Hand it to The Walt Disney Company: These days it is seemingly doing the right things at the right times for most--not all--of its customers.
Are we bored with the TV war in Iraq? Though the war has produced some of its bloodiest casualty numbers this past summer, the number of embedded journalists has dwindled to under a dozen.
Praise for TiVo Kidzone by the Parents Television Council? That would only make sense if the PTC recommends some kids' shows.
"The CBS Evening News" and Versus' NHL hockey are trying to avoid similar fates--trying not to end up in last place again in their respective TV programming genres.
How do you make an older evening newscast younger? Why, just run younger commercials, of course. Want even fewer advertising dollars than you have now? Run younger ads.
Despite what you think are its political leanings, the Fox News Channel has hit a nerve for viewers concerned with American politics. Its chairman, Roger Ailes, would rather get the nerve of respect.
CBS took the appropriate "three times" route, removing "Smith," starring Ray Liotta, after three airings. NBC moved "Kidnapped" off the schedule after a couple of outings....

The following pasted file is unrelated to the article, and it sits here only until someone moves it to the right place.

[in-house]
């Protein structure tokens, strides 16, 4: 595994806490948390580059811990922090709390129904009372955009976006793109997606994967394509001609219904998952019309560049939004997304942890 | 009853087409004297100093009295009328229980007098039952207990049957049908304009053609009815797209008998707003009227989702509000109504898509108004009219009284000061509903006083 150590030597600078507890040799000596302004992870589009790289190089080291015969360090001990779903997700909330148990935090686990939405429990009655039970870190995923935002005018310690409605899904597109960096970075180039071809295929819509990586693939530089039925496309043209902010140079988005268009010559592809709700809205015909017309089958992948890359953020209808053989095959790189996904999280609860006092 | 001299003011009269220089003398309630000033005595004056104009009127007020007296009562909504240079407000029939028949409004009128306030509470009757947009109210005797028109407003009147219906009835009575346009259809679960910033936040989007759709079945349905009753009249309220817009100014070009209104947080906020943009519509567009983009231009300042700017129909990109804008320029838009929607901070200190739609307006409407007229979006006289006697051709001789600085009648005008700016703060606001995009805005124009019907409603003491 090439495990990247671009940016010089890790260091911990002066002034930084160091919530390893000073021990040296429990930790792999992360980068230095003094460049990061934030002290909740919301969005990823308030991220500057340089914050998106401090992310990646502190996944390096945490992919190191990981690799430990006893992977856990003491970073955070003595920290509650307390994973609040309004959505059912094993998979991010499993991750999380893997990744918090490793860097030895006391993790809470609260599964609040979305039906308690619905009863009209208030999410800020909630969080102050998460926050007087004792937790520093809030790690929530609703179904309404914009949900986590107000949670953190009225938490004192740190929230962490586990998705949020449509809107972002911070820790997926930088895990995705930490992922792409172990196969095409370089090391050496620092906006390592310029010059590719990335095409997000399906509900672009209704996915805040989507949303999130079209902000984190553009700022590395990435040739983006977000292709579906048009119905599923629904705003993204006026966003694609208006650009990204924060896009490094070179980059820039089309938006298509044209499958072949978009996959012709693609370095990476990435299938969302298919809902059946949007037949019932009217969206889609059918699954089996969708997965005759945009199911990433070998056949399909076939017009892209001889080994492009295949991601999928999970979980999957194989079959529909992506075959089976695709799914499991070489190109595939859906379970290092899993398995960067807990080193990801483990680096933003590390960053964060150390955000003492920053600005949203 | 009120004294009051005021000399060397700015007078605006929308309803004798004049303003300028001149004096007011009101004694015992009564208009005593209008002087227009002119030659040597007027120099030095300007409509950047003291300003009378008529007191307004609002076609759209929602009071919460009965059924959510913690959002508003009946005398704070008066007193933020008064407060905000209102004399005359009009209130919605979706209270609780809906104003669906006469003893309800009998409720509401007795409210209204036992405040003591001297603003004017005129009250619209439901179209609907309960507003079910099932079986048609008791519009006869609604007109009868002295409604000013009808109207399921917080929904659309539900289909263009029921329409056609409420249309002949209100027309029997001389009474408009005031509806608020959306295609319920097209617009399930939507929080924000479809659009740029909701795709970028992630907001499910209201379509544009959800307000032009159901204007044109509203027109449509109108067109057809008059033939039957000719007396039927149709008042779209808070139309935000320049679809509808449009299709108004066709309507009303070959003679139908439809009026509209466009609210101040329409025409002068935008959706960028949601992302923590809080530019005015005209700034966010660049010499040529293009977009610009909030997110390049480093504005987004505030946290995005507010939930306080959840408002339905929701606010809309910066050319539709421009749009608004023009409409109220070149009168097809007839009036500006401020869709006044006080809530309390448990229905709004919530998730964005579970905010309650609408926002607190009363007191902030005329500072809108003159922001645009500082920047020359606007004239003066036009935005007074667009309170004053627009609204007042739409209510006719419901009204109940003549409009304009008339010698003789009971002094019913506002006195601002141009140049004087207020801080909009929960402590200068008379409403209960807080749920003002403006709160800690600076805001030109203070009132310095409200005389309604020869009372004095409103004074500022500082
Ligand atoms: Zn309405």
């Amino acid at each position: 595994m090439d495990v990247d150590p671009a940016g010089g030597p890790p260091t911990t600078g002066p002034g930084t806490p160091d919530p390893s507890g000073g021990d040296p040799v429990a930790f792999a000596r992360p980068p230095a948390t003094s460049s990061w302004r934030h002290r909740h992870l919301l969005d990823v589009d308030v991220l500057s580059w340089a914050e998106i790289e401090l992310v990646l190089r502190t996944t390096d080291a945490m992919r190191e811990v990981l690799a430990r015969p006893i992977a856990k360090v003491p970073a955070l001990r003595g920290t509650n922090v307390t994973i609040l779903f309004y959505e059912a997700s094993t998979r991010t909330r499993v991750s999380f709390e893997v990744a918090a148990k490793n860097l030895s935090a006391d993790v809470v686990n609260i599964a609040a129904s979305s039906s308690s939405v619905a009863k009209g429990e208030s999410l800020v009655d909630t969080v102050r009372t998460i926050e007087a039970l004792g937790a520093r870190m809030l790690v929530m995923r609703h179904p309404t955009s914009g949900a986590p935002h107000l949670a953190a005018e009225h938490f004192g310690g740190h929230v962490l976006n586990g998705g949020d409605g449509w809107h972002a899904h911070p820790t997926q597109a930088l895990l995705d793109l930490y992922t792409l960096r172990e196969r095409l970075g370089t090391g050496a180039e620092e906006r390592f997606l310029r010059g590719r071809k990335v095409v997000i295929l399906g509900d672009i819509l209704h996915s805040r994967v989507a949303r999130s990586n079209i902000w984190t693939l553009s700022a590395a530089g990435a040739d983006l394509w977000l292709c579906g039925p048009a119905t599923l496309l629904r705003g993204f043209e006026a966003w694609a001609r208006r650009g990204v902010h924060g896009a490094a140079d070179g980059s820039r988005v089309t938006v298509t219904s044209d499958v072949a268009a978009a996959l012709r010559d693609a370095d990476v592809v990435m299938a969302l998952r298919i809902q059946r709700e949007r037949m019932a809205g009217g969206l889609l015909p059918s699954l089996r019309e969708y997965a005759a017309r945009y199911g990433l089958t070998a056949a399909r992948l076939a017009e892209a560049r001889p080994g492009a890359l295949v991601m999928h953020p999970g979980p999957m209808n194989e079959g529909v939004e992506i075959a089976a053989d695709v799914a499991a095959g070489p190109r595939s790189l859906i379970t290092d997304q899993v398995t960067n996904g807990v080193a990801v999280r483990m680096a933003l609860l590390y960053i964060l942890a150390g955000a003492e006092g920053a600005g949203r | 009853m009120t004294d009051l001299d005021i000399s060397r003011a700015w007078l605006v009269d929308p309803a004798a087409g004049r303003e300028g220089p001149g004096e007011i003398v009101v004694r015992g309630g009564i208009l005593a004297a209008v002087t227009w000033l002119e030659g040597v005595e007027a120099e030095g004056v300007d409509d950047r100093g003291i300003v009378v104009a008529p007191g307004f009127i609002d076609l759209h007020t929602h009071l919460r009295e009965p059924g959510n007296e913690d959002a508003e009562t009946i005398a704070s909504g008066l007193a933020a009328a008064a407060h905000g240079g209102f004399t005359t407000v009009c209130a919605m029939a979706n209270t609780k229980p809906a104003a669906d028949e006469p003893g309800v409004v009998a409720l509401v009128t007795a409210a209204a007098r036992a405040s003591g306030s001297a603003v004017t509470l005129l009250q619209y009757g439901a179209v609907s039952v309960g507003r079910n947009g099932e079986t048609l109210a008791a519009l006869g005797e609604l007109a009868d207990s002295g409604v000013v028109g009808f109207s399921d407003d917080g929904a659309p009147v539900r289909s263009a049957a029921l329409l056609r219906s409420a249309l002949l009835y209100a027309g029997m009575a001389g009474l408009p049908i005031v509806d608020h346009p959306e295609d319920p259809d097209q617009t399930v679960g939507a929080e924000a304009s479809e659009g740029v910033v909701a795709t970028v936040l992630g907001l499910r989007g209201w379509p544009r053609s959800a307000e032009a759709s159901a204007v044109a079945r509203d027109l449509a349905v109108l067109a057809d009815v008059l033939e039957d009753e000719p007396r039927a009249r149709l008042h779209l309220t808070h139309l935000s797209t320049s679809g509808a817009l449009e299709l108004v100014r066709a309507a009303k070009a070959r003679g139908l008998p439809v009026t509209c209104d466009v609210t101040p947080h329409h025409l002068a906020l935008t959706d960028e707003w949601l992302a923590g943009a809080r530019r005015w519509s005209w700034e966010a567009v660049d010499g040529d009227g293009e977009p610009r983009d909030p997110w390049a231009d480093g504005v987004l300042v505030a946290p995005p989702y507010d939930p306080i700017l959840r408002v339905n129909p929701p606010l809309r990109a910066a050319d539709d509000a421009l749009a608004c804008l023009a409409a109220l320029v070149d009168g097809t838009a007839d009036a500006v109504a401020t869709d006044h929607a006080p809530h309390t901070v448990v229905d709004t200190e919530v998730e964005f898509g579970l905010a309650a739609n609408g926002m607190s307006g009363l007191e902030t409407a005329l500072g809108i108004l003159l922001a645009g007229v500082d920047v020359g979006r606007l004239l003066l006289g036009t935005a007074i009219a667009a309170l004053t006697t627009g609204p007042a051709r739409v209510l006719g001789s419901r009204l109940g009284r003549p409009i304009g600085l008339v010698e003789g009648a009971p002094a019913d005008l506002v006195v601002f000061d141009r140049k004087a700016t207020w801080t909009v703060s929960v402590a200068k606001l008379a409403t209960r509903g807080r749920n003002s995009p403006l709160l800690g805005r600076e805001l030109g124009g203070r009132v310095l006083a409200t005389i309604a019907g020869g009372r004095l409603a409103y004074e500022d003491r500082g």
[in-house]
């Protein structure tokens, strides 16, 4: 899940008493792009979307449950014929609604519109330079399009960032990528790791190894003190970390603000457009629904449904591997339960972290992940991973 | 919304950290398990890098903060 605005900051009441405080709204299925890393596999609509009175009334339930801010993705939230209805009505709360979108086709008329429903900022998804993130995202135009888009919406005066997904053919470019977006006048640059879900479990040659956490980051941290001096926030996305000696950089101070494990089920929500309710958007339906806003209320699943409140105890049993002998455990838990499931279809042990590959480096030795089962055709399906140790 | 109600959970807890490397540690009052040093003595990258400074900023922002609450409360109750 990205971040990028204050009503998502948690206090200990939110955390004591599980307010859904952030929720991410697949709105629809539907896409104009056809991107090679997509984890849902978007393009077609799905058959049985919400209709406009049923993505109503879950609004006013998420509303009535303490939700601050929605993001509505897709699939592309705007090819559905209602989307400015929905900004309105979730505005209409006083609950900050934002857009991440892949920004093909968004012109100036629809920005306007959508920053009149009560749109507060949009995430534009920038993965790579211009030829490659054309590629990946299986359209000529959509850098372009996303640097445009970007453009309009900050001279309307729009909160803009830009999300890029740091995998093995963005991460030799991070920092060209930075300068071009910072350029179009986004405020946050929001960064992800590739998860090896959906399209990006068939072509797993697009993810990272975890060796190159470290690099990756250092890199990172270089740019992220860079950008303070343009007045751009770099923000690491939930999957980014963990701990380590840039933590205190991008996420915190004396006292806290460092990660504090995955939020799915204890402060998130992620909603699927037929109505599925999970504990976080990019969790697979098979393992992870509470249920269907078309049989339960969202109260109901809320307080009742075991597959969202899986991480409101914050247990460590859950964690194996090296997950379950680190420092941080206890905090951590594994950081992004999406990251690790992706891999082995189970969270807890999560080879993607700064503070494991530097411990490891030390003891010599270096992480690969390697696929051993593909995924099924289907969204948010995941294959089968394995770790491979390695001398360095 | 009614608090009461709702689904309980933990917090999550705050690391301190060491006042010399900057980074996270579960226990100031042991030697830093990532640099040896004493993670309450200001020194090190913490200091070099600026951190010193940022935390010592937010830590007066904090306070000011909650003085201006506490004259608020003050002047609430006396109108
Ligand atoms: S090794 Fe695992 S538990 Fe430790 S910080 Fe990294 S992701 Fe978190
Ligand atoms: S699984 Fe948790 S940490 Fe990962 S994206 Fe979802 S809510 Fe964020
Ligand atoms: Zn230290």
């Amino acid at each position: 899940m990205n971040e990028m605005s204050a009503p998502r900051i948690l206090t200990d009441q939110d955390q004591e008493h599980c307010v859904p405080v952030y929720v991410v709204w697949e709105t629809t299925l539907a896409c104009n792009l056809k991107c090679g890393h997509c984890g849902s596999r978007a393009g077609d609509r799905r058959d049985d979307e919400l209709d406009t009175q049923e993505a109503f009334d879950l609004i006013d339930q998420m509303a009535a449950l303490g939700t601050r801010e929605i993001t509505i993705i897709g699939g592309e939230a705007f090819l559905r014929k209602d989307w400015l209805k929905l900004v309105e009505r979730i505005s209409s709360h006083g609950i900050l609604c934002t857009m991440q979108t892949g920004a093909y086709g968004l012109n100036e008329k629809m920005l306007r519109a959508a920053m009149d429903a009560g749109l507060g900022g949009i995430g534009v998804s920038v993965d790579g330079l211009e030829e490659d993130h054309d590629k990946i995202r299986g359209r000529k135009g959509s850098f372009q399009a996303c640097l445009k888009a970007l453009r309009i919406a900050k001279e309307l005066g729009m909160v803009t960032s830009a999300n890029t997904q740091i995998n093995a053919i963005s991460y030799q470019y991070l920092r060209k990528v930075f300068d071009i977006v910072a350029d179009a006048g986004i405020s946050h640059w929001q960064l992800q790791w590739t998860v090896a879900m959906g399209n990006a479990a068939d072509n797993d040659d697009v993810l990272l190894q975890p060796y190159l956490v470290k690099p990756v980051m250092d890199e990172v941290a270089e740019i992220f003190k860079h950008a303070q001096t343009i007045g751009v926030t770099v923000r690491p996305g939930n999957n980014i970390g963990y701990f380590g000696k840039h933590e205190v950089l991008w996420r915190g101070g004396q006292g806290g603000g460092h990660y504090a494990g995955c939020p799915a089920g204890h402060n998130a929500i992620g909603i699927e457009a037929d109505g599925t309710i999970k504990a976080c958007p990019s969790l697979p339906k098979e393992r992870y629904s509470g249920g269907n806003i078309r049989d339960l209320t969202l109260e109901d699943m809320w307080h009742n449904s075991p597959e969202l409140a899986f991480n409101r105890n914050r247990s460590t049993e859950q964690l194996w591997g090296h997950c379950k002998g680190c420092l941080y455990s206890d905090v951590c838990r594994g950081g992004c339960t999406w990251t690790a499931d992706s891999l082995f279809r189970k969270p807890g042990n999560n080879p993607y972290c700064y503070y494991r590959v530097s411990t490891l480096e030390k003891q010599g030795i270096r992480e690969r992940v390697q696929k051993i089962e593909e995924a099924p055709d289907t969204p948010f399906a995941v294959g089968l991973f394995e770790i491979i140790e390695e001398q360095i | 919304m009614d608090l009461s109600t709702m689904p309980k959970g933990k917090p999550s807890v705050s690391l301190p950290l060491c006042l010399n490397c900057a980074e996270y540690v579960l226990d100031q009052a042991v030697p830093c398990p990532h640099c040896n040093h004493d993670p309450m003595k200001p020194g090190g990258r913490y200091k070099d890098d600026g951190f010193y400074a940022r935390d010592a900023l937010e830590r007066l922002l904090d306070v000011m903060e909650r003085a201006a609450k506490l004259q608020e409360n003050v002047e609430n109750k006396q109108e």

Want to keep your job? Buy your boss lunch. Want to keep your job for a few years? Tell your boss what you are doing--even if he hasn't asked, and seemingly doesn't want to know. Want to keep your job and the good graces of your corporate superiors? Do what they say--fire people. If you work for Viacom's Sumner Redstone or the Tribune Co., these are the lessons to learn.
George Lucas has a TV series coming to a theater near you. And that theater is in your living room--or maybe on the desk that holds your laptop. He says the future is quality and the medium is television.
High budgets and big stars and low ratings equal entertainment TV math 101: Anything has a good chance at failure. Consider "Studio 60," which is an Aaron Sorkin creation, boasting top talent and top writing. Ratings are drifting south. Critics love it, but will viewers stick with quality TV?